Distracted Vigilance: Tips for Preventing Drownings
On a recent early morning, I awoke to find my 2.5 year old Darling 2 sitting next to me holding the orange juice carton, saying "juice please" "juice please". It took me a minute to fully realize the situation. Apparently, he had gotten up out of bed, decided he wanted some juice and finding me still asleep in bed, decided to bring the carton to me to open for him.
While nothing happened to him or the orange juice and later it seemed comical, it still made me think what if he had unlocked a door and gone outside or opened the dishwasher and gotten a knife out or other equally frightening scenario. DH and I are normally fairly light sleepers when it comes to hearing our kiddos in the night. Neither of them are good sleepers, and it's not uncommon for one or both of them to call out in the night or get out of bed, etc. Yet there are times that I am beyond tired and half asleep before my head hits the pillow. And on those nights or mornings, I'm liable to sleep through Darling 2 getting up to fetch himself some juice.
It only takes a minute for my kids to make huge messes, grab things they shouldn't or get themselves into trouble. They are young children after all. They learn by touching, tasting and trying to do new things on their own. This is why taking precautions and keeping your eyes on your kids near or in a pool is of utmost importance.
I was reading an article about pool safety that stated in the first four months of 2011 there have already been 37 drownings and 38 near drownings. It occurred to me that many parents, nannies, grandparents and others who are sitting near a pool watching their young charges probably tend to take that time to make a phone call, send a text, a tweet or an email, check Facebook or look up information online. All of these things can be done with ease in virtually any setting thanks to the convenience of today's smartphone.
I have not seen any statistics on the number of drownings that occurred because the person watching the child was preoccupied with his or her phone, but I would be interested to see that information. While this is speculation, it warrants a reminder that one should not do anything that distracts his or her attention from the child(ren) in the pool.
Drowning is silent. There may not be a big splash, thrashing about, screaming or calling for help. If a child accidentally falls into a pool or goes too deep and you aren't paying attention, you might not even realize it until it's too late. If your attention is diverted by your phone conversation or twitter stream, you may be too distracted to even notice a child has fallen in, gone too deep or been trapped under the water.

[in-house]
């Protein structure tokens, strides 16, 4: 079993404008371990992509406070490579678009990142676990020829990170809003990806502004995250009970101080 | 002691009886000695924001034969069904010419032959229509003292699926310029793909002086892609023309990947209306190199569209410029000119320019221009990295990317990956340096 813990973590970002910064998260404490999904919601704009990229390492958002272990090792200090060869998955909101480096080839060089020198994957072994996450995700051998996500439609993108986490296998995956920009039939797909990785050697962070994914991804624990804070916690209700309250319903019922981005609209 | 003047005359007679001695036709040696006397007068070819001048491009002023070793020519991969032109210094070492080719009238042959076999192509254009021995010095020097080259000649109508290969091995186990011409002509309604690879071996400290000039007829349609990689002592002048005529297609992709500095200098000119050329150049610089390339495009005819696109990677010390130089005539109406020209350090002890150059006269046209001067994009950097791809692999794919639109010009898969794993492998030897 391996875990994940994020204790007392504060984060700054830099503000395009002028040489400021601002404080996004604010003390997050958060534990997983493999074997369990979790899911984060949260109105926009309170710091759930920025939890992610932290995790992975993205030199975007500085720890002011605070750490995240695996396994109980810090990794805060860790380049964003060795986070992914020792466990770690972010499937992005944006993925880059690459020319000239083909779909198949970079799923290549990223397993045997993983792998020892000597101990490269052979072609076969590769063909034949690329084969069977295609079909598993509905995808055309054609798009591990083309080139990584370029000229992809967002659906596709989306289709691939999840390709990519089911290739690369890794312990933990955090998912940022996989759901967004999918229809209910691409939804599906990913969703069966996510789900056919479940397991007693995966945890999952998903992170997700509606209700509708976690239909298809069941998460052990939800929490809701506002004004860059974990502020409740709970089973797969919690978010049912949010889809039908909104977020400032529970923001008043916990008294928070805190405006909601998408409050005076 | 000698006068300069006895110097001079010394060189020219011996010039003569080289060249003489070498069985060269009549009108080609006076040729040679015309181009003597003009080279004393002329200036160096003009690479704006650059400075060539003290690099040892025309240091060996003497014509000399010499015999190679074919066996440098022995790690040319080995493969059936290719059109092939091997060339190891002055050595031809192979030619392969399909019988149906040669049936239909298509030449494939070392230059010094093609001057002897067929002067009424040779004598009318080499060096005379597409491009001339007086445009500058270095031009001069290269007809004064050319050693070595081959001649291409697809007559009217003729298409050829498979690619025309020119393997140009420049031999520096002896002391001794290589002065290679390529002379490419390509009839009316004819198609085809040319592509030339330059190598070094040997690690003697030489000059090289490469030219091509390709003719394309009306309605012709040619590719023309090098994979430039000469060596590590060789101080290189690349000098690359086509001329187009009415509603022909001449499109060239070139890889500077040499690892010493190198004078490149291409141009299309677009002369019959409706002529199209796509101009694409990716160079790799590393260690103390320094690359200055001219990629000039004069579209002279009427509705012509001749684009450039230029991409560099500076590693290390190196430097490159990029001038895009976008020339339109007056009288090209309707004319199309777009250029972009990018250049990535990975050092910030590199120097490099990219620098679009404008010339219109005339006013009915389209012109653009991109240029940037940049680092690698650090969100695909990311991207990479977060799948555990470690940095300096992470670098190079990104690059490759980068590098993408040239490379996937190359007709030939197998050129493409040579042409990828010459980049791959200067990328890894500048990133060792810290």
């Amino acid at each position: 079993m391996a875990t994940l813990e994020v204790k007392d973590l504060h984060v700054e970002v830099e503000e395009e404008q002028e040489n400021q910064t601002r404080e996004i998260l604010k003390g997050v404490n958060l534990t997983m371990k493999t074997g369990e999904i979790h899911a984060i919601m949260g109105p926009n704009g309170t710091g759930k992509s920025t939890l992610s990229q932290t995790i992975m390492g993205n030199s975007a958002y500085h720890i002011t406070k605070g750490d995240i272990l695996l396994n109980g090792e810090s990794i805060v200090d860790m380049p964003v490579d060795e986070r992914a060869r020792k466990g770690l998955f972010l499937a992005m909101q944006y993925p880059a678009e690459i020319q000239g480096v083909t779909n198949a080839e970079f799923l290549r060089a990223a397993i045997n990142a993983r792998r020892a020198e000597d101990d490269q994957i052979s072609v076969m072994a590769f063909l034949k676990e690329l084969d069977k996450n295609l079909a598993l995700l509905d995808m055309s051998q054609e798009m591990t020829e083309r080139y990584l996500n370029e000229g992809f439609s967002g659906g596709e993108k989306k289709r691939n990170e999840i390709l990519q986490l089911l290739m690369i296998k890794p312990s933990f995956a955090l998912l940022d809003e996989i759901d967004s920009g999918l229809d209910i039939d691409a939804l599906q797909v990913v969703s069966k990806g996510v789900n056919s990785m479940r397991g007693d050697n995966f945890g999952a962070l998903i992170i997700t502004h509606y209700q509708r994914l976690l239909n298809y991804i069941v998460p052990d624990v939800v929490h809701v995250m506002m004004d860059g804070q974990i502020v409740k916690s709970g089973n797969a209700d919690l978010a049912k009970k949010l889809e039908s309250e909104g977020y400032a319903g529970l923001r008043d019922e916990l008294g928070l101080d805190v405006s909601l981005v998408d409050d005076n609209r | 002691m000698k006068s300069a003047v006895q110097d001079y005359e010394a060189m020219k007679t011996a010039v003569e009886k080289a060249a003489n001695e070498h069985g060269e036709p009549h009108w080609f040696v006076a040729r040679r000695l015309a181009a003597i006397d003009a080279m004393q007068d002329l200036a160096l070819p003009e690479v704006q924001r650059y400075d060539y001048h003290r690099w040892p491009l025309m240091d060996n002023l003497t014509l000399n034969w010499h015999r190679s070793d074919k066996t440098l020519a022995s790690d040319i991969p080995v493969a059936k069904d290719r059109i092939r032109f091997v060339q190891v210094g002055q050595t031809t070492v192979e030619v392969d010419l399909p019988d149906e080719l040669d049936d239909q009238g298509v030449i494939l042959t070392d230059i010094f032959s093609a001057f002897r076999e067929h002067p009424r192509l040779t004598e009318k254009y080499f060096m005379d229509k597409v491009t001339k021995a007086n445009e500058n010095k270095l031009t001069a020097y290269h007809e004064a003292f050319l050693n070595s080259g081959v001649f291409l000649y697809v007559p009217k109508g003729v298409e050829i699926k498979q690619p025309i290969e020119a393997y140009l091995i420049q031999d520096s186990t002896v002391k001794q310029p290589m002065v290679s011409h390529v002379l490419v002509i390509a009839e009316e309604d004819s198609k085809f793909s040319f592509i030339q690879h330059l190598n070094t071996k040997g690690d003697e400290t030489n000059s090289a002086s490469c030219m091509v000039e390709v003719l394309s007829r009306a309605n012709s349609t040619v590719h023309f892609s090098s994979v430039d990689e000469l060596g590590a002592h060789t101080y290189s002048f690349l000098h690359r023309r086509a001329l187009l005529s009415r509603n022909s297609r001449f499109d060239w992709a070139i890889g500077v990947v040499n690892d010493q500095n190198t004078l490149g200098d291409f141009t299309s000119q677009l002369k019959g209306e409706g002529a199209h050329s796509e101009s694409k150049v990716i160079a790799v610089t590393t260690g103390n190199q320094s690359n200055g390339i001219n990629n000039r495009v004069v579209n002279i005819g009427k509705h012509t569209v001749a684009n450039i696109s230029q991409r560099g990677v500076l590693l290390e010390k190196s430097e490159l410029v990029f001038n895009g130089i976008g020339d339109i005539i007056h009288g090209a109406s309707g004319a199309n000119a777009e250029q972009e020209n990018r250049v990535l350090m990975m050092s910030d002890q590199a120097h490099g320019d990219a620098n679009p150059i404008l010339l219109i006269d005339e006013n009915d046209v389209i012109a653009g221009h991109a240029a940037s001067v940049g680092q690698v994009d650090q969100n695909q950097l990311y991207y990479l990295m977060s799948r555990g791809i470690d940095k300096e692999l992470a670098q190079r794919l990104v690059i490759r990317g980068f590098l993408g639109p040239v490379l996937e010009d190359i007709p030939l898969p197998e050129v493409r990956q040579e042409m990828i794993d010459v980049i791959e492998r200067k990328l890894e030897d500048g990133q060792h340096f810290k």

As the CPSC notes in the tips below, it's important to have a phone nearby the pool area in case of emergency, but the person watching the kids in or near the pool should never be on the phone or using any of the smartphone's applications or capabilities. There are no laws banning using phones around pools, but the same principle applies; our brains are not capable of true multi-tasking.
This means that no matter how long you intend to be on the phone or checking email, etc. during that time you are not focused on your kids in or near the water. In those few minutes, your child could be severely injured or dead.
Pool Safety Tips
Here's what the Consumer Product Safety Commission (CPSC) suggests for those who own a pool or have regular access to a pool:
- Never leave a child unattended in a pool or spa
- Always watch your child when he or she is near the water
- Teach children basic water safety tips
- Keep children away from pool drains, pipes, etc. to avoid entrapment
- Keep phone nearby in case of emergency
- If a child is missing, check the pool first
- Make sure family, friends and neighbors know the pool safety information
- Learn to swim and make sure your kids know how to swim
- Learn how to perform CPR on children and adults
- Understand the basics of life-saving to assist in a pool emergency
- Install a 4 ft or taller fence around the pool and spa area with a self-closing or latching gate; ask your neighbors with pools to do the same.
- Install and use a lockable safety cover on your spa
- Install door alarms and use them if your house opens up to the pool with no gate between
- Install pool and gate alarms that alert the adult when children go near the water
- Check to make sure the drain covers are compliant with CPSC standards*
- Maintain pool and spa
- Consider using a surface wave or underwater alarm
As summer nears and more and more people flock to the pools and beaches, it's extremely important to make sure you, your spouse, your kids, your nanny, babysitter, neighbors, parents and anyone else who watches your kids are reminded about the pool safety rules. And remember to be clear about no phone usage at all during pool time. Over and out...
A note about pool drain covers: The CPSC is investigating the safety of pool and spa drain covers and the adequacy of testing procedures used to determine the flow rating of these covers. They have found the testing protocols used by some laboratories may have been improper and some covers certified by these labs may not comply with the Virginia Graeme Baker Pool and Spa Safety Act (P&SSAct) and may fail to prevent the hidden hazard of a drain entrapment.
You might also like:
More Like This
Recent Posts by Motherly Law
Most Popular on BlogHer
Most Popular on Family
Recent Comments on Family
By Lisa Owen